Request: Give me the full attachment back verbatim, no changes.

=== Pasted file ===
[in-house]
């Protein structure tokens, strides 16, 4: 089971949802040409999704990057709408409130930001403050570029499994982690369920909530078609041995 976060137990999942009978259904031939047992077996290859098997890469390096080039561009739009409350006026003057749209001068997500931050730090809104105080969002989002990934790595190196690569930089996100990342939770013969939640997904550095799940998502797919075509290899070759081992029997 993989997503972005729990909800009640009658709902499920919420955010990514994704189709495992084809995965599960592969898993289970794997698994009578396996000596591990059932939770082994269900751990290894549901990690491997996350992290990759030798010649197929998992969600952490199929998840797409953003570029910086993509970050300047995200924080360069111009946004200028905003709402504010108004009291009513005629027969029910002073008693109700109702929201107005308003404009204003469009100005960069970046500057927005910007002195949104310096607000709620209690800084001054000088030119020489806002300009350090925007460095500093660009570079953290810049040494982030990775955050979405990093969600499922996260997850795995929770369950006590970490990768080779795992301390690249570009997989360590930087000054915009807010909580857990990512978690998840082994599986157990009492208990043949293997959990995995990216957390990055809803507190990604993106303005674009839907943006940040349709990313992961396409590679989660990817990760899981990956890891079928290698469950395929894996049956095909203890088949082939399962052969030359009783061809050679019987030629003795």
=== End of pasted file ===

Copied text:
[in-house]
């Protein structure tokens, strides 16, 4: 089971949802040409999704990057709408409130930001403050570029499994982690369920909530078609041995 976060137990999942009978259904031939047992077996290859098997890469390096080039561009739009409350006026003057749209001068997500931050730090809104105080969002989002990934790595190196690569930089996100990342939770013969939640997904550095799940998502797919075509290899070759081992029997 993989997503972005729990909800009640009658709902499920919420955010990514994704189709495992084809995965599960592969898993289970794997698994009578396996000596591990059932939770082994269900751990290894549901990690491997996350992290990759030798010649197929998992969600952490199929998840797409953003570029910086993509970050300047995200924080360069111009946004200028905003709402504010108004009291009513005629027969029910002073008693109700109702929201107005308003404009204003469009100005960069970046500057927005910007002195949104310096607000709620209690800084001054000088030119020489806002300009350090925007460095500093660009570079953290810049040494982030990775955050979405990093969600499922996260997850795995929770369950006590970490990768080779795992301390690249570009997989360590930087000054915009807010909580857990990512978690998840082994599986157990009492208990043949293997959990995995990216957390990055809803507190990604993106303005674009839907943006940040349709990313992961396409590679989660990817990760899981990956890891079928290698469950395929894996049956095909203890088949082939399962052969030359009783061809050679019987030629003795």